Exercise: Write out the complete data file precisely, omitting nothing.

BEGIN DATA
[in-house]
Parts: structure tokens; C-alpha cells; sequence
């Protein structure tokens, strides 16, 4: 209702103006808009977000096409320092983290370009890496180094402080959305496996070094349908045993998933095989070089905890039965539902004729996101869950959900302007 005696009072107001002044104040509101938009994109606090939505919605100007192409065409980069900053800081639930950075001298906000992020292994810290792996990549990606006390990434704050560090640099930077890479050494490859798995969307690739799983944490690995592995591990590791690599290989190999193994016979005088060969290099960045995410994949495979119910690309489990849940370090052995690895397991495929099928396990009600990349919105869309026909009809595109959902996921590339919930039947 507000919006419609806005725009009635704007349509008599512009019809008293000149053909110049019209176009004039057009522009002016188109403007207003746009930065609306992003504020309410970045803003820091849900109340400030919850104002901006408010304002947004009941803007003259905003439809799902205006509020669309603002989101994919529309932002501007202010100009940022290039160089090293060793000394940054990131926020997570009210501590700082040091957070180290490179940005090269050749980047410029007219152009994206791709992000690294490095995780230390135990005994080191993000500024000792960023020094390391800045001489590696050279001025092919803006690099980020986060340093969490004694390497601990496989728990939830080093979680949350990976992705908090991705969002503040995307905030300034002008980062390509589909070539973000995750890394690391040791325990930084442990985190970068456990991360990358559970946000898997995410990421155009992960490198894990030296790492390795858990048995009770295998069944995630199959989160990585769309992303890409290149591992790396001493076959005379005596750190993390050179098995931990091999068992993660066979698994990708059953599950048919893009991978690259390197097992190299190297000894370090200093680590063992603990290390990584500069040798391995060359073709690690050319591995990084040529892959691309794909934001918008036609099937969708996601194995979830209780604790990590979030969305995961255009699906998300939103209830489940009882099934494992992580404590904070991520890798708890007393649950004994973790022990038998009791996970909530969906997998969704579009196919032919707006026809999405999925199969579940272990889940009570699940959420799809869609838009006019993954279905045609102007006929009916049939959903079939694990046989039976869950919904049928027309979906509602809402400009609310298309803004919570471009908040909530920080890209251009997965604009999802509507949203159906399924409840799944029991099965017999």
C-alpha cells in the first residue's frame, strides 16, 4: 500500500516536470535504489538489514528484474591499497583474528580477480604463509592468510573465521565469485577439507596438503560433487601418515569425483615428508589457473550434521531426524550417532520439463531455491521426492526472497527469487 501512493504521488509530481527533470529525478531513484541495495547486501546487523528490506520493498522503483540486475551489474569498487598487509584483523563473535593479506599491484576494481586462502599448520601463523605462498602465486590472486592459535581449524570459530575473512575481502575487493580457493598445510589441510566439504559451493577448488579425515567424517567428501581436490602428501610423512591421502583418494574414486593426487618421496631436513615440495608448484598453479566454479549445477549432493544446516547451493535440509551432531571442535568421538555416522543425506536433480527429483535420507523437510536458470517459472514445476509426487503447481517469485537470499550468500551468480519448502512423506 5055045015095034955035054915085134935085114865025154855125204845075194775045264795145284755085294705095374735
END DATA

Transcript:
[in-house]
Parts: structure tokens; C-alpha cells; sequence
């Protein structure tokens, strides 16, 4: 209702103006808009977000096409320092983290370009890496180094402080959305496996070094349908045993998933095989070089905890039965539902004729996101869950959900302007 005696009072107001002044104040509101938009994109606090939505919605100007192409065409980069900053800081639930950075001298906000992020292994810290792996990549990606006390990434704050560090640099930077890479050494490859798995969307690739799983944490690995592995591990590791690599290989190999193994016979005088060969290099960045995410994949495979119910690309489990849940370090052995690895397991495929099928396990009600990349919105869309026909009809595109959902996921590339919930039947 507000919006419609806005725009009635704007349509008599512009019809008293000149053909110049019209176009004039057009522009002016188109403007207003746009930065609306992003504020309410970045803003820091849900109340400030919850104002901006408010304002947004009941803007003259905003439809799902205006509020669309603002989101994919529309932002501007202010100009940022290039160089090293060793000394940054990131926020997570009210501590700082040091957070180290490179940005090269050749980047410029007219152009994206791709992000690294490095995780230390135990005994080191993000500024000792960023020094390391800045001489590696050279001025092919803006690099980020986060340093969490004694390497601990496989728990939830080093979680949350990976992705908090991705969002503040995307905030300034002008980062390509589909070539973000995750890394690391040791325990930084442990985190970068456990991360990358559970946000898997995410990421155009992960490198894990030296790492390795858990048995009770295998069944995630199959989160990585769309992303890409290149591992790396001493076959005379005596750190993390050179098995931990091999068992993660066979698994990708059953599950048919893009991978690259390197097992190299190297000894370090200093680590063992603990290390990584500069040798391995060359073709690690050319591995990084040529892959691309794909934001918008036609099937969708996601194995979830209780604790990590979030969305995961255009699906998300939103209830489940009882099934494992992580404590904070991520890798708890007393649950004994973790022990038998009791996970909530969906997998969704579009196919032919707006026809999405999925199969579940272990889940009570699940959420799809869609838009006019993954279905045609102007006929009916049939959903079939694990046989039976869950919904049928027309979906509602809402400009609310298309803004919570471009908040909530920080890209251009997965604009999802509507949203159906399924409840799944029991099965017999």
C-alpha cells in the first residue's frame, strides 16, 4: 500500500516536470535504489538489514528484474591499497583474528580477480604463509592468510573465521565469485577439507596438503560433487601418515569425483615428508589457473550434521531426524550417532520439463531455491521426492526472497527469487 501512493504521488509530481527533470529525478531513484541495495547486501546487523528490506520493498522503483540486475551489474569498487598487509584483523563473535593479506599491484576494481586462502599448520601463523605462498602465486590472486592459535581449524570459530575473512575481502575487493580457493598445510589441510566439504559451493577448488579425515567424517567428501581436490602428501610423512591421502583418494574414486593426487618421496631436513615440495608448484598453479566454479549445477549432493544446516547451493535440509551432531571442535568421538555416522543425506536433480527429483535420507523437510536458470517459472514445476509426487503447481517469485537470499550468500551468480519448502512423506 5055045015095034955035054915085134935085114865025154855125204845075194775045264795145284755085294705095374735